Alissa Fong

MA, Stanford University
Teaching in the San Francisco Bay Area

Alissa is currently a teacher in the San Francisco Bay Area and Brightstorm users love her clear, concise explanations of tough concepts

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Square Roots - Concept

Alissa Fong
Alissa Fong

MA, Stanford University
Teaching in the San Francisco Bay Area

Alissa is currently a teacher in the San Francisco Bay Area and Brightstorm users love her clear, concise explanations of tough concepts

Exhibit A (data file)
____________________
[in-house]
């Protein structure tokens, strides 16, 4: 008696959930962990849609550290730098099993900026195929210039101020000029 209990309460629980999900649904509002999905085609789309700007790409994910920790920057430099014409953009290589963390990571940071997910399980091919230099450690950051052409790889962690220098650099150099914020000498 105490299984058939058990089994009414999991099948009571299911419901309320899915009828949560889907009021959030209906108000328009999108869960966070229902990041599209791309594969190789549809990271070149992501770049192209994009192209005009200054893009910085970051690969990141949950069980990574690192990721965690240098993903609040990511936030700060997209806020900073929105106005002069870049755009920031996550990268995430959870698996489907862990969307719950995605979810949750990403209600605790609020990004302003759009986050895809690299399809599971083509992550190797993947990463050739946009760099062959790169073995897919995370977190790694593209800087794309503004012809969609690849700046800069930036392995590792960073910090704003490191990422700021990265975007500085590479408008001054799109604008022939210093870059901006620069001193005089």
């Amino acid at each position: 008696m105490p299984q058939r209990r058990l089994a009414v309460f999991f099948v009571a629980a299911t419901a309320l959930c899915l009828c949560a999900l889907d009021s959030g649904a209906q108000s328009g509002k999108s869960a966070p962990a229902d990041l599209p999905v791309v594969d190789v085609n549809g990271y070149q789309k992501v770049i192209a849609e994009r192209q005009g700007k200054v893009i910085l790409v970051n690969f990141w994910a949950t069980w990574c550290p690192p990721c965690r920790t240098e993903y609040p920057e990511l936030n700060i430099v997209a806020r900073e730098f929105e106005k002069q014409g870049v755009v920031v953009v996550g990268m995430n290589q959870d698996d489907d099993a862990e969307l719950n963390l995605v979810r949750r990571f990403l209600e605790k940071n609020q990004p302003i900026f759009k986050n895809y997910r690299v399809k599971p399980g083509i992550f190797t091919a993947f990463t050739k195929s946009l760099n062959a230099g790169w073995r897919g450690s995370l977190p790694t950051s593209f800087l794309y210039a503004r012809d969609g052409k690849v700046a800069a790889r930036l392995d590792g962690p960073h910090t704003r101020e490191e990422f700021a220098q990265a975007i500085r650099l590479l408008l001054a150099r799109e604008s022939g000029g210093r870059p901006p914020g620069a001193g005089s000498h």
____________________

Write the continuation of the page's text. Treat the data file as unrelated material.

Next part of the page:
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There are some numbers that we know are perfect squares, like 9 and 16 and 25, because the square root of 9 is 3, the square root of 16 is 4, and the square root of 25 is 5. These are special because their roots are integers. We can find the square root of any number, however- it just might be a decimal (or irrational number, which means non-terminating, non-repeating decimals, like the square root of 3.) We can write a decimal approximation using the square root button on our calculator, but actually writing "root 3" is more accurate because it doesn't involve any rounding. Be careful with negatives- the square root of -100 is what we call an imaginary number, but the negative square root of 100 would be -10. We can find cube roots, too- which is the opposite of cubing a number.

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